Can a brain “workout” help children with autism improve sociability? A San Diego State University psychology research professor studying brain connectivity associated with autism has found that brain circuits supporting social functioning are less mature and efficient in children with autism. She says her findings show treatments such as neurofeedback-based training could build the brain just like you build muscles.
Dr. Inna Fisherman used sophisticated brain imaging methods to map brain networks that are thought to support social functioning–human social behavior and the understanding of others. With the use of magnetic resonance imaging (MRI), Fisherman compared adolescents with autism spectrum disorder and age-matched peers who do not have the disorder to find differences in the strength and extent of these brain connections.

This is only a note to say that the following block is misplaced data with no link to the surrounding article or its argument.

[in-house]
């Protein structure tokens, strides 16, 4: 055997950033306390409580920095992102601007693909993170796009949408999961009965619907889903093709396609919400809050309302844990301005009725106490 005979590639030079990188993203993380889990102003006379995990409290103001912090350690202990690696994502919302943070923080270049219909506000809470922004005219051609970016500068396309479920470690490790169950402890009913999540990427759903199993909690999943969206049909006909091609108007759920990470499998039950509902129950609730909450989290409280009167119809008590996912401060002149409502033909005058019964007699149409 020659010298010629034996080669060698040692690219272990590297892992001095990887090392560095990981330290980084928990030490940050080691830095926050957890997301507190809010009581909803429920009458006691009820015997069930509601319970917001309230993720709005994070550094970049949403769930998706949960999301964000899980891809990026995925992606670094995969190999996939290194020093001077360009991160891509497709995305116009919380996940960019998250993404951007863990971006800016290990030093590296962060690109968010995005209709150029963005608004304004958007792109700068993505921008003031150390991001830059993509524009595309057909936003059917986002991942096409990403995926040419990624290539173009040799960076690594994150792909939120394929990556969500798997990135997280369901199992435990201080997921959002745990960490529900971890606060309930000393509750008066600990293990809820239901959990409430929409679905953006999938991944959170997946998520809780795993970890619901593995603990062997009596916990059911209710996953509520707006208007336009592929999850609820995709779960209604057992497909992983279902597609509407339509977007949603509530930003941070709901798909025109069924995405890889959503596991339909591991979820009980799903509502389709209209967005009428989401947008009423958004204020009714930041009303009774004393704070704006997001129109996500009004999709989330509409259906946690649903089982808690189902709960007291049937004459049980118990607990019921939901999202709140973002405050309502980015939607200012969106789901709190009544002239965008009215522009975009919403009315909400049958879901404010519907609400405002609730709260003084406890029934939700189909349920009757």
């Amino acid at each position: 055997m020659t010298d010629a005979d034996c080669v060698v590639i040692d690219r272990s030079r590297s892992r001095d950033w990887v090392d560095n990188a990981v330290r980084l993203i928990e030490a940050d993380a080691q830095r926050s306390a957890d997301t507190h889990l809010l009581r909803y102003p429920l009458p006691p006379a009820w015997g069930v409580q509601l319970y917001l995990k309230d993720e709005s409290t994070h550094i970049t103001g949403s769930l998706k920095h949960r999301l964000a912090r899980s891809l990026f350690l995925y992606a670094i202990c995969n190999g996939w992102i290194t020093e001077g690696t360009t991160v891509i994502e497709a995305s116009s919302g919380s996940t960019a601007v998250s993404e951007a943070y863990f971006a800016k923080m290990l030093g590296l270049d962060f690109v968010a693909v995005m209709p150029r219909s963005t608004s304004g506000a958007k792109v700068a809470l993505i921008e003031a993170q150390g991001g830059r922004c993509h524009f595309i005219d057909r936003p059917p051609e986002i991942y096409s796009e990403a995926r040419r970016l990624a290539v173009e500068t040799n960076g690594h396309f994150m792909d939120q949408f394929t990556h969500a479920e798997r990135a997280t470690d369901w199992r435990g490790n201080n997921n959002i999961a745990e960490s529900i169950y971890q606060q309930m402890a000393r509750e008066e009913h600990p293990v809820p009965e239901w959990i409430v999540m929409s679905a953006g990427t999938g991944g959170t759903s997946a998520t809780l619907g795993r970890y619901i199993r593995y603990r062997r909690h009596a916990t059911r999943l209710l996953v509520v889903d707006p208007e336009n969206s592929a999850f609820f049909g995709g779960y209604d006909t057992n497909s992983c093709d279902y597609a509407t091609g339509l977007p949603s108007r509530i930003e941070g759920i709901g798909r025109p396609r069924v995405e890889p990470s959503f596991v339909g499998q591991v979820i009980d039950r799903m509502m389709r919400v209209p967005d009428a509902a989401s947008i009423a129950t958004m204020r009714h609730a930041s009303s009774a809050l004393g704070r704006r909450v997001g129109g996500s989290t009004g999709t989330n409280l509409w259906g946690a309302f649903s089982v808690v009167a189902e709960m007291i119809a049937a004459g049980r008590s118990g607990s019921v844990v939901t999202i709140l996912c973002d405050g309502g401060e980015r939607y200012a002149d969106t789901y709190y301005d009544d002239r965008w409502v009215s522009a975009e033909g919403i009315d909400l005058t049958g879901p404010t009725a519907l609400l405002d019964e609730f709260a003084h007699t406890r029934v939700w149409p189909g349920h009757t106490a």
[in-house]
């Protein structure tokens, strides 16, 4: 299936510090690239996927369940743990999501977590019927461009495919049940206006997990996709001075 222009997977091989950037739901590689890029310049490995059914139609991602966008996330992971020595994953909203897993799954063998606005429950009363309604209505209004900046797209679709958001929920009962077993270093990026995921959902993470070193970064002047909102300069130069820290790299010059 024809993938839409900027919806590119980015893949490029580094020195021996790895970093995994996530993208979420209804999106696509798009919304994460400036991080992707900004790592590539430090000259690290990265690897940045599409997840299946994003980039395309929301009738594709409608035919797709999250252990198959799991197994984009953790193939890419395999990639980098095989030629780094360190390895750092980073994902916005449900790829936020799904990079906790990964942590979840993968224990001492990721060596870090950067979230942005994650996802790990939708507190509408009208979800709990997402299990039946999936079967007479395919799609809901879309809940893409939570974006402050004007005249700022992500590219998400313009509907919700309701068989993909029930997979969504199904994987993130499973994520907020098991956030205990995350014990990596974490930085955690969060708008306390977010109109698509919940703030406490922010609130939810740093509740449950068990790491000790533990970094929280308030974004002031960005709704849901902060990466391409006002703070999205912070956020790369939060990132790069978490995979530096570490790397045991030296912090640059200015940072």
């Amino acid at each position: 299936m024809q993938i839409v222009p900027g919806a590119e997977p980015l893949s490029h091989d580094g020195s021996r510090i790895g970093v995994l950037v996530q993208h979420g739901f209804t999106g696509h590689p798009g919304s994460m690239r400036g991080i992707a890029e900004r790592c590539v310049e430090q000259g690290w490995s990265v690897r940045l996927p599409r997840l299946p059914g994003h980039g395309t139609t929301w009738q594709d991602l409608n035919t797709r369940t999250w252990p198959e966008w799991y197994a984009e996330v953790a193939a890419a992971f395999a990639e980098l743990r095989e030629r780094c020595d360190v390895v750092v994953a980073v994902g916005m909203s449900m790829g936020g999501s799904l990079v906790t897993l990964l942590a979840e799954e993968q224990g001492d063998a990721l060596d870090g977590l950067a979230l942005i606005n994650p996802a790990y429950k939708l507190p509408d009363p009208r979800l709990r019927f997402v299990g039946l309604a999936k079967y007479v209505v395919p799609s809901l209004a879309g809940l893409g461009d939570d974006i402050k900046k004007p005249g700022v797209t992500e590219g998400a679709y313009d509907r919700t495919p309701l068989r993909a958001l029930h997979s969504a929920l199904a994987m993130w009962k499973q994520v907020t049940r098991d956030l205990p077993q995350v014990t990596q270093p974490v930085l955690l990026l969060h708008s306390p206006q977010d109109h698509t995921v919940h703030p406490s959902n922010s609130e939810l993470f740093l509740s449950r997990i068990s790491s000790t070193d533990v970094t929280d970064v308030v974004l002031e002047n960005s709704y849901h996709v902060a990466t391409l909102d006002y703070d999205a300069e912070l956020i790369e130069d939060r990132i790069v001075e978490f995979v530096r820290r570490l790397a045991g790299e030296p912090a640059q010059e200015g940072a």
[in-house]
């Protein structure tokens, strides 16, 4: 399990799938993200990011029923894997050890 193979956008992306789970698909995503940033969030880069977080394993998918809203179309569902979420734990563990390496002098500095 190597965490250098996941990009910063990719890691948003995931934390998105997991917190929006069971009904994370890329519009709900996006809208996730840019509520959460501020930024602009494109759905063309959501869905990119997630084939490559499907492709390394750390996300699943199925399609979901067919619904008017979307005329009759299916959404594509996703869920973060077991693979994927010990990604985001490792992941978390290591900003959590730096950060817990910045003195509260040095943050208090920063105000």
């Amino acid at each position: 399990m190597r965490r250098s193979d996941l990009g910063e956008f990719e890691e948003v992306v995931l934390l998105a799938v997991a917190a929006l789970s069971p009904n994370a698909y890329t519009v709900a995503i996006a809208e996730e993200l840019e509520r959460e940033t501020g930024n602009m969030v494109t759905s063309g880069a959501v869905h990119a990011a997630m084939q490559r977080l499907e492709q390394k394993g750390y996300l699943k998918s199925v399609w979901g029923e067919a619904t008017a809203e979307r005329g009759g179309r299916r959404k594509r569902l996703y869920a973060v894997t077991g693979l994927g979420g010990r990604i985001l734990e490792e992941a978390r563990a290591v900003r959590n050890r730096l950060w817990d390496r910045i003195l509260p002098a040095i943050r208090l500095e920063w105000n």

Her findings, published this week in The Journal of the American Medical Association Psychiatry, show that in the adolescents with autism group two networks were “talking” to each other to a greater extent than those in the peer group. Additionally, the “cross-talk” between the networks was strongly linked to the amount of autistic symptoms observed.
“Identifying these patterns is a first step toward developing effective treatments, such as neurofeedback-based training, that may alleviate some of the autistic symptoms by ‘training’ the affected brain circuits that are involved in social processing, just like one trains one’s muscles,” Fishman said in an SDSU report.
According to the latest numbers from the Centers for Disease Control and Prevention, one in 68 children have been identified with autism spectrum disorder (ASD). That statistic is based on health and education records, and reflects a roughly 30 percent increase over the 2012 measure.
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